New Cistern and Water Catchment Roof
The new 1,000-gallon cistern sits apart from the two larger 1,500-gallon cisterns near the shed. It was translucent so we painted it green to minimize UV light penetration and resulting algae growth inside. We placed it on a pad of 5/8″-minus crushed rock over a couple inches of sand.
Next we built a bamboo structure to hold a roof. The bamboo is held together with hose clamps. We built a roof of the same clear polycarbonate material that is on top of the existing shed. The new roof is 6-foot by 10-foot, which is the size needed to fill one 1,000 gallon cistern over the course of a normal winter in Seattle (30 inches of rain outside of the summer months).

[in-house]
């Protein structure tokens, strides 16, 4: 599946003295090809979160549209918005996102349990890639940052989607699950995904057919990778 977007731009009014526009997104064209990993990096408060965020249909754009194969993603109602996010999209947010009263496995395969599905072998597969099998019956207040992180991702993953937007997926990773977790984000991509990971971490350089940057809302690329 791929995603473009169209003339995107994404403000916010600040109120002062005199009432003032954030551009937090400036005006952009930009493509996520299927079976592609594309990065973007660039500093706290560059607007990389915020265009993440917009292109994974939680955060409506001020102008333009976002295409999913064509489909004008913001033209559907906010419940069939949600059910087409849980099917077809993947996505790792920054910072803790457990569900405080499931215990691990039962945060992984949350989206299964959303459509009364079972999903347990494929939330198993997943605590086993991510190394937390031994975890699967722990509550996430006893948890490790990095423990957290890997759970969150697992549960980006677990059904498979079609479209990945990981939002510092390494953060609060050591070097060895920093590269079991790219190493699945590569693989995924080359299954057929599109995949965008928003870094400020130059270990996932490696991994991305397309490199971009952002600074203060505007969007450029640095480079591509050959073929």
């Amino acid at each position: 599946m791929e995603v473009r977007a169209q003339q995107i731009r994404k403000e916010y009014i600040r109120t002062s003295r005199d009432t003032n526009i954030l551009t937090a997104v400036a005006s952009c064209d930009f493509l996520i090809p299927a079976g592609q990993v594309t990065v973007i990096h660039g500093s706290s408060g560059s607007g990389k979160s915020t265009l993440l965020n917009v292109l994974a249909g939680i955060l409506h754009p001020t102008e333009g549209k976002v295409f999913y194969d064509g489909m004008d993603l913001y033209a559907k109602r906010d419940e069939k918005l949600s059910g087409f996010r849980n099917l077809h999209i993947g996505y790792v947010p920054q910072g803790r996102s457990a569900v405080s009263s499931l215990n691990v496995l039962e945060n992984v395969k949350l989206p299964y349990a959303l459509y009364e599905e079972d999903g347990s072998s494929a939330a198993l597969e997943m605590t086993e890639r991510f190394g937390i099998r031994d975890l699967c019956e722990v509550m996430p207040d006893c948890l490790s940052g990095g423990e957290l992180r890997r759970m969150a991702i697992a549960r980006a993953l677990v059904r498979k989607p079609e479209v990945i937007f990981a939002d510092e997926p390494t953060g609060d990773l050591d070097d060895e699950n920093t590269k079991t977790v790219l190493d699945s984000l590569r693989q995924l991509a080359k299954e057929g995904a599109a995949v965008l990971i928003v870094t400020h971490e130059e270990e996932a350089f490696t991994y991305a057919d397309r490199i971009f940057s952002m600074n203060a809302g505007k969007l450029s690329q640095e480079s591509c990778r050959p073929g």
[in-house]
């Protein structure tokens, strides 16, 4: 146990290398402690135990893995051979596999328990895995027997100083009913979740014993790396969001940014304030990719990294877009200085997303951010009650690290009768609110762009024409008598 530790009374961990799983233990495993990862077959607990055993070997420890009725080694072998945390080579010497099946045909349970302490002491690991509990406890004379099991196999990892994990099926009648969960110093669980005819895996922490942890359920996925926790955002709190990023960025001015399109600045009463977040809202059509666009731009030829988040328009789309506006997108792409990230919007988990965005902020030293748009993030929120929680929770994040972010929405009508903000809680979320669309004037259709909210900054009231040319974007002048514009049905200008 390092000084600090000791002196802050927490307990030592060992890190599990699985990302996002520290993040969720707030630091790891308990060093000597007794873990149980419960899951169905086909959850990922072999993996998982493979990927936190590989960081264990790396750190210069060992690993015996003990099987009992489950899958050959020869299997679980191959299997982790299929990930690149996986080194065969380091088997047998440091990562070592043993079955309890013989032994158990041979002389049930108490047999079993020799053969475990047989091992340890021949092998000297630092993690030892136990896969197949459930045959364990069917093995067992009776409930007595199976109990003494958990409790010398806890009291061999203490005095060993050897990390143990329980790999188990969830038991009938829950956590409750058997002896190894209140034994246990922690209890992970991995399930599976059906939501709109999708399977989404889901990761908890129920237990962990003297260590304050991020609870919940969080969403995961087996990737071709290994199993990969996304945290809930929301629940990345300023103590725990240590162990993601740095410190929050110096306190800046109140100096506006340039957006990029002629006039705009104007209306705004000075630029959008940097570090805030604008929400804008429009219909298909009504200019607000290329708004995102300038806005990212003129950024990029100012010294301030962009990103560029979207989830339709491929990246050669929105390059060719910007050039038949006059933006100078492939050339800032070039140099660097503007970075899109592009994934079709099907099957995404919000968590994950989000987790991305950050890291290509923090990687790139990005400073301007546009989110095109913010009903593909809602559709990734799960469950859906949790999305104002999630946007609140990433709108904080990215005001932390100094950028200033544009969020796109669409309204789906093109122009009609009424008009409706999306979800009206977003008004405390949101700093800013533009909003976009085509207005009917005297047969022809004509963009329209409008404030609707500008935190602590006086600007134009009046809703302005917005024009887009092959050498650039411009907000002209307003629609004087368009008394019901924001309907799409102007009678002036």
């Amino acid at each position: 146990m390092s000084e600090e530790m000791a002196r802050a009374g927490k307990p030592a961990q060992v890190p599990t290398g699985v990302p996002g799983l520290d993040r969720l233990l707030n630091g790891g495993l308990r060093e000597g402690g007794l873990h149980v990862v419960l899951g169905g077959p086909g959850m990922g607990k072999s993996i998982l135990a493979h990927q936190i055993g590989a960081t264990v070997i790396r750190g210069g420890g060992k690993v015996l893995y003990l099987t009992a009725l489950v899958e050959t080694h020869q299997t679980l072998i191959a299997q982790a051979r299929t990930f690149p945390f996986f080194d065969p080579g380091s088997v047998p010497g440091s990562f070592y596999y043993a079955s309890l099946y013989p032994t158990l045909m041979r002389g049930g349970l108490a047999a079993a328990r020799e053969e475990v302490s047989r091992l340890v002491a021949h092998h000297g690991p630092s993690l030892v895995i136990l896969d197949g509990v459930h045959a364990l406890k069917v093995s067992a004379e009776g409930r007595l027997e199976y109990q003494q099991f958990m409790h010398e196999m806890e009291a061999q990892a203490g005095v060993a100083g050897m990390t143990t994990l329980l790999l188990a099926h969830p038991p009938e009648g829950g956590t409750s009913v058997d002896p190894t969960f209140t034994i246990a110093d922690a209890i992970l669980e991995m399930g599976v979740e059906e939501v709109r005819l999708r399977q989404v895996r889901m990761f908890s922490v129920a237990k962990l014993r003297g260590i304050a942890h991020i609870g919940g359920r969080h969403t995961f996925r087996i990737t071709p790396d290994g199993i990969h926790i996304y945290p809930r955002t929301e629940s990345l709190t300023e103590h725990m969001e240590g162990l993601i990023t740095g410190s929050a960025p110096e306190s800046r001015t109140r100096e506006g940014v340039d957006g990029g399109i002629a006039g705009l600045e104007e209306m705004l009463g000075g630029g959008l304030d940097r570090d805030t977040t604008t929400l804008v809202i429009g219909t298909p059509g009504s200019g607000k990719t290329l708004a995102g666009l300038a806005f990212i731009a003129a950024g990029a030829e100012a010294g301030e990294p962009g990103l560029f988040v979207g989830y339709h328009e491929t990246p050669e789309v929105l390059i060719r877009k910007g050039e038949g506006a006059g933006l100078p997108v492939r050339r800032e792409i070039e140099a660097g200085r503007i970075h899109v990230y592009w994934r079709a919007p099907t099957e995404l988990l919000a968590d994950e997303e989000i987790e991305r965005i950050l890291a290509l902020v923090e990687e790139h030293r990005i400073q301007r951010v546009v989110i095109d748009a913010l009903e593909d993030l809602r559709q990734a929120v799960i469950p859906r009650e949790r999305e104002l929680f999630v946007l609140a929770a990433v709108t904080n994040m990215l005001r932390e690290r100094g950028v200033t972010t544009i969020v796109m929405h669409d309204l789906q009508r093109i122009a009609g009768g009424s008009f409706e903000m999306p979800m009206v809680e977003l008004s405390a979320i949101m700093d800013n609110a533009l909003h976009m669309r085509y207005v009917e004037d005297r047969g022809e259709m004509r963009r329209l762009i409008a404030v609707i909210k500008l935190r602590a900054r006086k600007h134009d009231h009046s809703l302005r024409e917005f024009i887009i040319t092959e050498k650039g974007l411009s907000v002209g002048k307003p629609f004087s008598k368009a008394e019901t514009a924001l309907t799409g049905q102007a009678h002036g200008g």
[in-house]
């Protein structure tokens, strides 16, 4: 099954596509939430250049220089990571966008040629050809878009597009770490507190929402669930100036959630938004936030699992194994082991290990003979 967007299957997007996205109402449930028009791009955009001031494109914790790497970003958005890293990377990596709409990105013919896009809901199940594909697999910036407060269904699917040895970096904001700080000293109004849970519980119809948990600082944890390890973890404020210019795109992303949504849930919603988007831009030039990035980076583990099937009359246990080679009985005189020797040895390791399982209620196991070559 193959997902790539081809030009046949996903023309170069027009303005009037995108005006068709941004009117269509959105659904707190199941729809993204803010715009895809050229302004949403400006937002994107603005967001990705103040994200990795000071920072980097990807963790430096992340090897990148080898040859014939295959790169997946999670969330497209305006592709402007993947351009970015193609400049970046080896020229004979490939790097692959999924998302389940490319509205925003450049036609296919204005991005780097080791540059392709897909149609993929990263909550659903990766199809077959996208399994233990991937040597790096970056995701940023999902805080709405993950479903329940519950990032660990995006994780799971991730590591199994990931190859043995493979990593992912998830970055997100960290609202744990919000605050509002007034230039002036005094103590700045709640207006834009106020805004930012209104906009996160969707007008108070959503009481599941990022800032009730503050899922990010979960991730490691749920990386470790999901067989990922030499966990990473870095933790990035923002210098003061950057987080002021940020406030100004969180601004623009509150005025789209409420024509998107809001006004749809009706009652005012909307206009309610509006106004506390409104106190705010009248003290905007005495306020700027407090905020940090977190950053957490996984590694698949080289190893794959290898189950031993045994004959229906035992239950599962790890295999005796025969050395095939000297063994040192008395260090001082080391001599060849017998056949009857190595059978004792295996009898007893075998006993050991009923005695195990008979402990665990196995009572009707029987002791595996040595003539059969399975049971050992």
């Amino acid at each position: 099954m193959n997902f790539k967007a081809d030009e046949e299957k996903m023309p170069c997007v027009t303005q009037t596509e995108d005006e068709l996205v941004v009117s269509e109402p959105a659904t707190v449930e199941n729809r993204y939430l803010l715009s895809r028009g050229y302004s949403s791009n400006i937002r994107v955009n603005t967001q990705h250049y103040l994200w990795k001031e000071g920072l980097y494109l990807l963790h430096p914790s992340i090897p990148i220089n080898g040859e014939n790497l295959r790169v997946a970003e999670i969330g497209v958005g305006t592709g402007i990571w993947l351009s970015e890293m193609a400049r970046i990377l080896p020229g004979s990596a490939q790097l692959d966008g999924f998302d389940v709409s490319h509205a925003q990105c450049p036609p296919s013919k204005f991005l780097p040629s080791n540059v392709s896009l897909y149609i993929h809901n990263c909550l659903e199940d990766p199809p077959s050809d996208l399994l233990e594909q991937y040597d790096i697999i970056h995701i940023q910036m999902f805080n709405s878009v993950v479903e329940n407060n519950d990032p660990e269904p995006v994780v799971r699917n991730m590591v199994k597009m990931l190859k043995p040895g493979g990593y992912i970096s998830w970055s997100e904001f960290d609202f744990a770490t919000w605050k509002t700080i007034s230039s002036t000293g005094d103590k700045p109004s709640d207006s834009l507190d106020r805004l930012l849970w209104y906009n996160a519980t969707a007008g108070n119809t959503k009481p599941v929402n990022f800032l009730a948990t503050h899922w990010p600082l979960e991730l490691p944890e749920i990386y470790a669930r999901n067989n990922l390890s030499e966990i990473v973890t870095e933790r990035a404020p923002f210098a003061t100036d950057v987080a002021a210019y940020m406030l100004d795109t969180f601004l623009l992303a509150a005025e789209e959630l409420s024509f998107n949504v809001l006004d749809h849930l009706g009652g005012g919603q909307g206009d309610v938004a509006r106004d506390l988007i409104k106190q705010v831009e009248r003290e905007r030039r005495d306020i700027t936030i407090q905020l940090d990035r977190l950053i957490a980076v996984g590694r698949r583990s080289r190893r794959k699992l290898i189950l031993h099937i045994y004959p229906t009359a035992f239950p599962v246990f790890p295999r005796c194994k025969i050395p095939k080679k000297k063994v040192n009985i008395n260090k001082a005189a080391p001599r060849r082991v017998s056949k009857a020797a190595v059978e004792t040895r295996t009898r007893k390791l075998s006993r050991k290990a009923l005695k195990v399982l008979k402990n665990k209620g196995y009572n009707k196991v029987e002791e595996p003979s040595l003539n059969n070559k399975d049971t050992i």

The roof also provides an important benefit of keeping plant materials for future composting dry. Plant material that stays dry holds its nutrients and we use it to build thermal compost piles twice a year. High quality compost is the centerpiece of any gardening operation and plays an important role in water conservation. Compost holds ten times its weight in moisture, staving off runoff and allowing for more efficient water use.
The pipe to the cistern only has to be 1-inch pipe. Even a half-inch pipe will accommodate seven gallons per minute and, during a once in 100-year Seattle storm, the rate of rain coming off our new roof will be less than one gallon per minute.
Note the compost materials drying rack under the right side of the roof.